The staging, set, lighting and so on are great, the music performances are pretty good – but the story itself is woeful, and seems to be there just as a kind of bare basic scaffold on which to hang the songs. (I’m no expert on juke-box musicals, so this could be the case with all of them, I don’t know – and I’m not going to generalise based on a sample of one!)
But still, it was entertaining enough, and kept me amused. I didn’t come out thinking I’d wasted my money, or disappointed in the production – but I still wouldn’t want to pay to see it again…
Over the last week, I’ve had another beast of a summer cold. Entirely my own fault, having knackered myself significantly at the Ministry concert (long day in the sun, then an excessively hot gig, leading to a hefty dollop of dehydration and burnout) which weakened all my usual defences. Absolutely standard idiocy in my world, I’m used to it.
So it spent a fair amount of last week gestating, and came into proper being on Friday, and was at its worst on the Sunday.
On the Monday, I woke up at my normal time, and my entire body just went “Nope, sod off, going back to sleep”, and did so for another four hours. (In fairness, I’d also slept abysmally up ’til that point, so it was understandable) It made me late for work, but as that’s a moveable feast anyway, it wasn’t anything traumatic.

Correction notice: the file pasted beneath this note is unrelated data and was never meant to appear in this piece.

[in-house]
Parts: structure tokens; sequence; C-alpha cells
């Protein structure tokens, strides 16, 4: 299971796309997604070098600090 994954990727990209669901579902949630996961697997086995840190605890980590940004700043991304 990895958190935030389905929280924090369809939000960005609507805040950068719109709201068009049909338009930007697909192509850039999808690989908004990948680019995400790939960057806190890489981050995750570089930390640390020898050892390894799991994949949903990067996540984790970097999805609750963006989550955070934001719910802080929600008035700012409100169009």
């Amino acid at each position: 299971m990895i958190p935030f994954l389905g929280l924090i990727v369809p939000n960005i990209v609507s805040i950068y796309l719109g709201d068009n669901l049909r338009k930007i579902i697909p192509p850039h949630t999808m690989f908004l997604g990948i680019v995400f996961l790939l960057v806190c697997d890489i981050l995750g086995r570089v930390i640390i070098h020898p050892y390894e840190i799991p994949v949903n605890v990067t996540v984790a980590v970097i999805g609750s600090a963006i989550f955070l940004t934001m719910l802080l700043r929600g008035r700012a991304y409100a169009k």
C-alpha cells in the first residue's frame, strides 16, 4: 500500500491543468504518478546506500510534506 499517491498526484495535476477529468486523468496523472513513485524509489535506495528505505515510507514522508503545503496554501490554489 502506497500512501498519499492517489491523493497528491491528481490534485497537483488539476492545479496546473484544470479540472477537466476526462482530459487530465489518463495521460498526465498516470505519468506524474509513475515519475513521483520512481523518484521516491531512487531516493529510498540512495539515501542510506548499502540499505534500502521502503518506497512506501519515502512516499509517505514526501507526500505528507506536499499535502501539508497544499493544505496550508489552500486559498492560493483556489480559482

That sleep definitely helped sort things out – it’s still ongoing, but I’m definitely over the worst of it now.
As always, this is what happens when I slow things down…
I’ve been a fan of the (very loud) band Ministry for a very long time – I missed their last gig in London due to other stuff occurring, and had made sure I got tickets for the gig on Saturday night at the O2 Forum in Kentish Town, London.
As I had nothing else planned, I went down to London early – I know the local area, and there are a few places very close to the venue where parking is free on a weekend, which makes the entire proposition even easier. In light of my whole “not doing as much” policy, it was still a quiet and easy day – I had lunch, then found a couple of pubs to sit outside and either read, catch up on internet stuff, or do some reading. With the weather the way it’s been, it was all most civilised.
For the gig itself, I got there in time to see the support act – a singer I’d not heard of before, called Chelsea Wolfe, and her support band. Personally I wasn’t overly taken with them, but they were better than expected. (I generally expect support bands to be bobbins, but still go to see them if possible. If they’re better than bobbins, it’s a bonus. If they’re bad, then it’s purely as expected, and I don’t feel disappointed by that)
And then onto the main thing. I don’t know what happened, but the venue suddenly got exceptionally hot, and stayed that way for the whole concert. It was bad enough that I know a lot of people left early, it really was pretty intolerable. The gig itself was great, and thoroughly enjoyed the entire thing – but was definitely sweaty and stinky by the time I’d also driven home.
I’d go again, happily – but ideally in rather cooler temperatures, or a venue where the air-con/ventilation was capable of coping with 2,000-ish gig-goers…